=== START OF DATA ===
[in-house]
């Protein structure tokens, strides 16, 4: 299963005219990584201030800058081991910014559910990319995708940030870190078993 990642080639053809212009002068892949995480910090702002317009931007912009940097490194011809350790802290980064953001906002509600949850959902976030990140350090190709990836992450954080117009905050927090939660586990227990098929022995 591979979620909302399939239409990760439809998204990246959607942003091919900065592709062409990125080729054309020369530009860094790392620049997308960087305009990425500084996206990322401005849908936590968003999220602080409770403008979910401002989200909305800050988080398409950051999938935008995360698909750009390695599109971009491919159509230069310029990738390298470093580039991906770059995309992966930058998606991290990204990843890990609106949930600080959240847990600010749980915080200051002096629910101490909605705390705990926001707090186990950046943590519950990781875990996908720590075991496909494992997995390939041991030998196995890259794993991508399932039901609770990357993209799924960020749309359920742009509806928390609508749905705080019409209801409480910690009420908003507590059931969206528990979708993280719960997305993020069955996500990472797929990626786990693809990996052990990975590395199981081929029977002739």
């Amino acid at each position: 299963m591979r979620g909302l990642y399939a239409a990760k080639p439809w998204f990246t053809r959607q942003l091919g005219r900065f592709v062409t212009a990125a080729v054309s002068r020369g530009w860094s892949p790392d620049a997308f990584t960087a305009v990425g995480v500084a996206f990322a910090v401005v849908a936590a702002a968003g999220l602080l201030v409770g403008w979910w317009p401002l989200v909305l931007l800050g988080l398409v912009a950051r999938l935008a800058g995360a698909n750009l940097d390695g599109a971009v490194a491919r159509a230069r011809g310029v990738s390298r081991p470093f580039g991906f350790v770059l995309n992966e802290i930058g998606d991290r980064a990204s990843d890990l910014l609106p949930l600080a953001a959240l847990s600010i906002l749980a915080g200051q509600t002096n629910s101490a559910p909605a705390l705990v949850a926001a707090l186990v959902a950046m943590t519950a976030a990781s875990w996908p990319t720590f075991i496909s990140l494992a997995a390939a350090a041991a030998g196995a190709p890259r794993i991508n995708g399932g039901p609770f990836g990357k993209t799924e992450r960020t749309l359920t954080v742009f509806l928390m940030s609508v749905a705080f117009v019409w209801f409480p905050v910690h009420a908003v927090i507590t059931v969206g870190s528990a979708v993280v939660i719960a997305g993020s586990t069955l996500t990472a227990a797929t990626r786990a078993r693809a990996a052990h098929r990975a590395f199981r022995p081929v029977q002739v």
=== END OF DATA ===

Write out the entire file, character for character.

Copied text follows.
[in-house]
């Protein structure tokens, strides 16, 4: 299963005219990584201030800058081991910014559910990319995708940030870190078993 990642080639053809212009002068892949995480910090702002317009931007912009940097490194011809350790802290980064953001906002509600949850959902976030990140350090190709990836992450954080117009905050927090939660586990227990098929022995 591979979620909302399939239409990760439809998204990246959607942003091919900065592709062409990125080729054309020369530009860094790392620049997308960087305009990425500084996206990322401005849908936590968003999220602080409770403008979910401002989200909305800050988080398409950051999938935008995360698909750009390695599109971009491919159509230069310029990738390298470093580039991906770059995309992966930058998606991290990204990843890990609106949930600080959240847990600010749980915080200051002096629910101490909605705390705990926001707090186990950046943590519950990781875990996908720590075991496909494992997995390939041991030998196995890259794993991508399932039901609770990357993209799924960020749309359920742009509806928390609508749905705080019409209801409480910690009420908003507590059931969206528990979708993280719960997305993020069955996500990472797929990626786990693809990996052990990975590395199981081929029977002739």
């Amino acid at each position: 299963m591979r979620g909302l990642y399939a239409a990760k080639p439809w998204f990246t053809r959607q942003l091919g005219r900065f592709v062409t212009a990125a080729v054309s002068r020369g530009w860094s892949p790392d620049a997308f990584t960087a305009v990425g995480v500084a996206f990322a910090v401005v849908a936590a702002a968003g999220l602080l201030v409770g403008w979910w317009p401002l989200v909305l931007l800050g988080l398409v912009a950051r999938l935008a800058g995360a698909n750009l940097d390695g599109a971009v490194a491919r159509a230069r011809g310029v990738s390298r081991p470093f580039g991906f350790v770059l995309n992966e802290i930058g998606d991290r980064a990204s990843d890990l910014l609106p949930l600080a953001a959240l847990s600010i906002l749980a915080g200051q509600t002096n629910s101490a559910p909605a705390l705990v949850a926001a707090l186990v959902a950046m943590t519950a976030a990781s875990w996908p990319t720590f075991i496909s990140l494992a997995a390939a350090a041991a030998g196995a190709p890259r794993i991508n995708g399932g039901p609770f990836g990357k993209t799924e992450r960020t749309l359920t954080v742009f509806l928390m940030s609508v749905a705080f117009v019409w209801f409480p905050v910690h009420a908003v927090i507590t059931v969206g870190s528990a979708v993280v939660i719960a997305g993020s586990t069955l996500t990472a227990a797929t990626r786990a078993r693809a990996a052990h098929r990975a590395f199981r022995p081929v029977q002739v």